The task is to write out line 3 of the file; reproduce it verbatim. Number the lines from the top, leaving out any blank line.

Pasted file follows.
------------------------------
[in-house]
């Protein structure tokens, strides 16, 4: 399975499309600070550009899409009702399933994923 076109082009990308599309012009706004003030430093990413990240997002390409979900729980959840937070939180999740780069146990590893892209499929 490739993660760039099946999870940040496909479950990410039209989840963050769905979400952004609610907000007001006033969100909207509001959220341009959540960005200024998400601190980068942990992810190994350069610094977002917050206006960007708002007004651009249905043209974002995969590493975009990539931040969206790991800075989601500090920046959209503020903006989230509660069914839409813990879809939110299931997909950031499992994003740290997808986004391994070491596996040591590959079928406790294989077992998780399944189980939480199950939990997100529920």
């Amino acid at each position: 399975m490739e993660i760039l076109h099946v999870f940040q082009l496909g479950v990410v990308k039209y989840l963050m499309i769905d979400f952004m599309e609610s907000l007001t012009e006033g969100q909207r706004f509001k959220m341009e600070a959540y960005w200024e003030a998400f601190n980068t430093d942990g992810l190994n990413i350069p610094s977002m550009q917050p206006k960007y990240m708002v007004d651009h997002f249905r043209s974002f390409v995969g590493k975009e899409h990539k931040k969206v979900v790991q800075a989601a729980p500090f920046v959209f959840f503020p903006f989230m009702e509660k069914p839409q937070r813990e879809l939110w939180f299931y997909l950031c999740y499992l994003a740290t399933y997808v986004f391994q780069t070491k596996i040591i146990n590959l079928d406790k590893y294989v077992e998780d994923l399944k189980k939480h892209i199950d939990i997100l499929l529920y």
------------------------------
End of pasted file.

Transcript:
């Amino acid at each position: 399975m490739e993660i760039l076109h099946v999870f940040q082009l496909g479950v990410v990308k039209y989840l963050m499309i769905d979400f952004m599309e609610s907000l007001t012009e006033g969100q909207r706004f509001k959220m341009e600070a959540y960005w200024e003030a998400f601190n980068t430093d942990g992810l190994n990413i350069p610094s977002m550009q917050p206006k960007y990240m708002v007004d651009h997002f249905r043209s974002f390409v995969g590493k975009e899409h990539k931040k969206v979900v790991q800075a989601a729980p500090f920046v959209f959840f503020p903006f989230m009702e509660k069914p839409q937070r813990e879809l939110w939180f299931y997909l950031c999740y499992l994003a740290t399933y997808v986004f391994q780069t070491k596996i040591i146990n590959l079928d406790k590893y294989v077992e998780d994923l399944k189980k939480h892209i199950d939990i997100l499929l529920y």